A few weeks ago, I attended my first screening at the Silicon Valley Asian Pacific FilmFest (SVAPFF), the 9th and most recent edition of the festival. I was eager to see the independent film A Great Divide, as I had seen a friend on Facebook attending the world premiere of the film back in June of this year. The cast includes my fellow Duke alum Ken Jeong, and I wanted to see how Ken performed in a non-comedic role. The film plot summary:
“The Lee family leave the Bay Area for a fresh start in the rural expanses of Wyoming, only to encounter hostility and xenophobia in their new community. How they confront these issues will break them – or make them stronger.”
I thought that Emerson and West were great in their respective roles. It was great to see that a point of tension in the film, Ken’s non-comedic acting chops shine through. Some spoilers below, along with the Q&A session from the showing.
“Ken Jeong (Community, Crazy Rich Asians) and Jae Suh Park (Friends From College) play Isaac and Jenna Lee, Benjamin’s parents, each of whom has a different agendas for their move to Wyoming — Isaac has a new job, Jenna wants to ensure that Benjamin gets into the college of her choice. MeeWha Alana Lee plays Grandma Shim, Jenna’s mother, who has an important lesson to impart to her beloved grandson and a lifetime of memories to share with him before it’s too late. Miya Cech is Ellie Licht, Benjamin’s best friend and maybe more, a Chinese adoptee whose protective parents have shielded her from the darker sides of the world.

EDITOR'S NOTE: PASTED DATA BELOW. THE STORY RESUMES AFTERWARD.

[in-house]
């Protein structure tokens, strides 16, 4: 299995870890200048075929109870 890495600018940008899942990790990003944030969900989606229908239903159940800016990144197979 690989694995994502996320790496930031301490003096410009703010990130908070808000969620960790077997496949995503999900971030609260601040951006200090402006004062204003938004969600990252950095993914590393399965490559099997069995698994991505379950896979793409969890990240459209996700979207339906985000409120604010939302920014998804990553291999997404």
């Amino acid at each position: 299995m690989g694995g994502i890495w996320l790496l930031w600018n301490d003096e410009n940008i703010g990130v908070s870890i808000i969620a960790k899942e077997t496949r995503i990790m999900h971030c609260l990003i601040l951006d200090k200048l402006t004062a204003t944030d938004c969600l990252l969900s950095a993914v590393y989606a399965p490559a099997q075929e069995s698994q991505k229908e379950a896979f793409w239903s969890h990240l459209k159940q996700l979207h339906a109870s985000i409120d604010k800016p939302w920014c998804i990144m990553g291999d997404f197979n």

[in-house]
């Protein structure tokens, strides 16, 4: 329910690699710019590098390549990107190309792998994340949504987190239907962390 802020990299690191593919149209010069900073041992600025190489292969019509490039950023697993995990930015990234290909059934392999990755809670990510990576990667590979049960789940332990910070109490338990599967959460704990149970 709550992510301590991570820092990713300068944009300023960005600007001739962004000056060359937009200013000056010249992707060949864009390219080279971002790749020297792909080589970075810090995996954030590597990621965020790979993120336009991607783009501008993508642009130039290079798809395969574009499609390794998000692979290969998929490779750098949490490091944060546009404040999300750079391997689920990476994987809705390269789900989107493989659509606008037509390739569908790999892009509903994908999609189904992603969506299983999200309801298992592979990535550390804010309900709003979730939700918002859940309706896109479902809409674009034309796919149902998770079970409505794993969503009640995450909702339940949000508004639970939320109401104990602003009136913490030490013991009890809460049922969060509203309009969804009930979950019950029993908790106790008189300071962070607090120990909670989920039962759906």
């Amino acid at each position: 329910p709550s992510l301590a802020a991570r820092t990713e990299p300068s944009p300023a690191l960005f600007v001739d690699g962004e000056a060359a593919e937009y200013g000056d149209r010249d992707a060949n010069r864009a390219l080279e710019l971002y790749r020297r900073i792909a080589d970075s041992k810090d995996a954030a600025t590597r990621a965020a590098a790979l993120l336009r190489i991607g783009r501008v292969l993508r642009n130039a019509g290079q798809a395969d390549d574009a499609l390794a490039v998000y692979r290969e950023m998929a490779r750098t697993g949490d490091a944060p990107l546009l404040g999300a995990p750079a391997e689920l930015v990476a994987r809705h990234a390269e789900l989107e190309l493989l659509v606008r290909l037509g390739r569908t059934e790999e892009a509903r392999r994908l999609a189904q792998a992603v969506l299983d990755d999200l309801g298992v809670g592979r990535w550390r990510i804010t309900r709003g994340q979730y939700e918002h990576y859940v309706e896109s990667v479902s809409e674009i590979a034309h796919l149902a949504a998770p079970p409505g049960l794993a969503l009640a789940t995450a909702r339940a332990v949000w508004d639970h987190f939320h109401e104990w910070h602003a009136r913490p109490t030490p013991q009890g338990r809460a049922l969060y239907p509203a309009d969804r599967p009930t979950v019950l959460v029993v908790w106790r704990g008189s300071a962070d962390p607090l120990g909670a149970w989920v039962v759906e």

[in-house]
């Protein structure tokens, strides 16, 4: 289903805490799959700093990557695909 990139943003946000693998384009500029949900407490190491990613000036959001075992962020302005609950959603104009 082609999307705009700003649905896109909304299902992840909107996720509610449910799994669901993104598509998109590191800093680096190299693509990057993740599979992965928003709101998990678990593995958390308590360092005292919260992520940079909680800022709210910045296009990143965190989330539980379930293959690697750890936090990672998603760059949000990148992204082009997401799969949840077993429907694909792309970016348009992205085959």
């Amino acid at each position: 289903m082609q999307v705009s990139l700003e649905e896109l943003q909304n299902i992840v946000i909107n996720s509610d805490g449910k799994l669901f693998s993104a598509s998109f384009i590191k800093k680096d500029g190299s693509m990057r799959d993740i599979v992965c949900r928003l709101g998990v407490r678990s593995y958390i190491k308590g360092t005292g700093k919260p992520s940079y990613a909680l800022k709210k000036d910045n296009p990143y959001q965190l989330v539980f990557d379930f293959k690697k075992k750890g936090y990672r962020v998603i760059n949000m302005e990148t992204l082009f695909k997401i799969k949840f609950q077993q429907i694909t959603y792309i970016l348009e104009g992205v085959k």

Meanwhile, the less-than-welcoming residents of small-town Wyoming include West Mulholland as Hunter Drake, a young potential classmate of Benjamin’s who begins as a bully but ends up warming to Benjamin and Ellie. Seamus Dever plays Ranger Tom Drake, Hunter’s brutal father, who plots with Wyatt (Marshall Allman) to drive the Lees out of town. And Jamie McShane is George McNather, the last surviving descendant of the town’s founding family, a generous benefactor to “his” people and a deeply suspicious and hostile nemesis to those from the “outside.””
Set on location in Wyoming, the rural beautiful nature of the state shines through as a character depicting the isolated feeling of many of the characters as they try to deal with their internal conflicts as well issues amongst themselves. The film really made me want to visit Wyoming (when the weather is nice). The landscape is gorgeous!
Isaac and Jenna Lee, the parents, have different approaches towards tension with the locals, with Isaac “going with the flow” and not trying to rock the boat while Jenna desires to outwardly confront and call out racism. The budding flirtation between Benjamin and his “friend” Ellie is cute in the context of them carefully having to adjust not being in the San Francisco Bay Area anymore and standing out in the small Wyoming town.
While I was born and raised in Western Massachusetts where I was only one of a few Asians in my town growing up, I never felt this kind of racism or resentment. But in the Q&A after the film, I was very surprised to learn that one restaurant scene, the filmmakers filmed without making changes to the restaurant props (which were quite xenophobic) and I was shocked and one of the actors returning to Wyoming on vacation describing his racial harassment incident.
Given the rise of Asian hate during the COVID pandemic era and rising tensions with China over the past few years, I have no doubt that explicit racism against Asians exist. However, living in the San Francisco Bay Area and living and working in the heart of Silicon Valley, I’m more worried about hitting the bamboo ceiling rather than being driven out of my town. I think the only time I’ve ever explicitly experienced racism in the Bay Area was when a bunch of MAGA Trump supporters saw my “Impeach Trump” flag and told me to go back to China.
There is currently no release date for A Great Divide, as the film is making the film festival route and seeking distribution. If you get a chance to see the film – you should!